I have just finished reading a most remarkable book by Alec Wilkinson, called A Divine Language: Learning Algebra, Geometry, and Calculus at the Edge of Old Age. I had read an essay of his in the New Yorker that turned out to be essentially excerpts from the book. I was so impressed with his descriptions of mathematics and intrigued by the premise of a mature adult in his 60s revisiting the nightmare of his high school experience with mathematics that I was eager to see if the book was as good as the essay. It was, and more.
The book is difficult to categorize—it is not primarily a history of mathematics, as suggested by Amazon. But it is fascinating on several levels. There is the issue of a mature perspective revisiting a period of one’s youth; the challenges of teaching a novice mathematics, especially a novice who has a strong antagonism for the subject; and insights into why someone would want to learn a subject that can be of no “use” to them in life, especially their later years.
Wilkinson has a strong philosophical urge; he wanted to understand the role of mathematics in human knowledge and the perspective it brought to life. He was constantly asking the big questions: is mathematics discovered or invented, what is the balance between nature and nurture, why does mathematics seem to describe the world so well, what is the link between memorization and understanding, how do you come to understand anything?
See A Divine Language
Henk Reuling posted a deceptively simple-looking geometric problem on Twitter.
“I found this old one cleaning up my ‘downloads’ [source unknown] I haven’t been able to solve it, so help!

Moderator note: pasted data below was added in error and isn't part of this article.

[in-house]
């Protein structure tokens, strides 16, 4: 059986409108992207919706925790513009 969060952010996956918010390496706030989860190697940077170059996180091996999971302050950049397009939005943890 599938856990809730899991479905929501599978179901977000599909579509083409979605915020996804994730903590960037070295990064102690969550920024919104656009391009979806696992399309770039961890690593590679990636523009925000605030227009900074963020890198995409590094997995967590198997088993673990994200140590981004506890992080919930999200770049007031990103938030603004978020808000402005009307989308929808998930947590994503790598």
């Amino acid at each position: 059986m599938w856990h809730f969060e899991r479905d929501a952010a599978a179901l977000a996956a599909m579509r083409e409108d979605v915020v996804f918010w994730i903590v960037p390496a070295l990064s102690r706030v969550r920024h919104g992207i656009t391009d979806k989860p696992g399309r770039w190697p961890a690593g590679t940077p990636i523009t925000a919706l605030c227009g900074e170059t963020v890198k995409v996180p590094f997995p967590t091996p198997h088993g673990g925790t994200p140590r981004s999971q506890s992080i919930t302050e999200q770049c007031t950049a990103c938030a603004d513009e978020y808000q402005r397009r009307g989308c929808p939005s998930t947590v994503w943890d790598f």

According to the given information in the figure, what is the length of the missing interval on the diagonal of the square?”
See the Missing Interval Puzzle.
This math problem from Colin Hughes’s Maths Challenge website (mathschallenge.net) is a bit more challenging.
“In the diagram, AB represents the diameter, C lies on the circumference of the circle, and you are given that
(Area of Circle) / (Area of Triangle) = 2π.
Prove that the two smaller angles in the triangle are exactly 15° and 75° respectively.”
See the 15 Degree Triangle Puzzle
This is another fairly simple puzzle from Futility Closet from a while ago (2014).
“Two lines divide this equilateral triangle into four sections. The shaded sections have the same area. What is the measure of the obtuse angle between the lines?”
See Sizing Up
This is a thoughtful little problem from Posamentier’s and Lehmann’s Mathematical Curiosities.
“We have nine wheels touching each other with diameters successively increasing by 1 cm. Beginning with 1 cm as the smallest circle, and 9 cm for the largest circle, how many degrees does the largest circle turn when the smallest circle turns by 90°?”
See the Turning Wheels Puzzle
Here is yet another (belated) collection of beautiful geometric problems from Catriona Agg (née Shearer).
See Geometric Puzzle Magic
Here is another elegant Quantum math magazine Brainteaser from the imaginative V. Proizvolov.
“Two isosceles right triangles are placed one on the other so that the vertices of each of their right angles lie on the hypotenuse of the other triangle (see the figure at left). Their other four vertices form a quadrilateral. Prove that its area is divided in half by the segment joining the right angles. (V. Proizvolov)”
See Playing with Triangles
This is a most interesting problem proposed by Mirangu and retweeted by Catriona Agg:
“Two equilateral triangles share a vertex. What is the proportion red : green?”
See the Two Equilateral Triangles
Here is another problem from the Polish Mathematical Olympiads published in 1960.
“95. In a parallelogram of given area S each vertex has been connected with the mid-points of the opposite two sides. In this manner the parallelogram has been cut into parts, one of them being an octagon. Find the area of that octagon.”
See the Octagonal Area Problem
This is another nice puzzle from the Scottish Mathematical Council (SMC) Senior Mathematical Challenge of 2008.
“The triangle ABC is inscribed in a circle of radius 1. Show that the length of the side AB is given by 2 sin c°, where c° is the size of the interior angle of the triangle at C.”
The diagram shows the case where C is on the same side of the chord AB as the center of the circle. There is a second case to consider where C is on the other side of the chord from the center.
See the Circle Chord Problem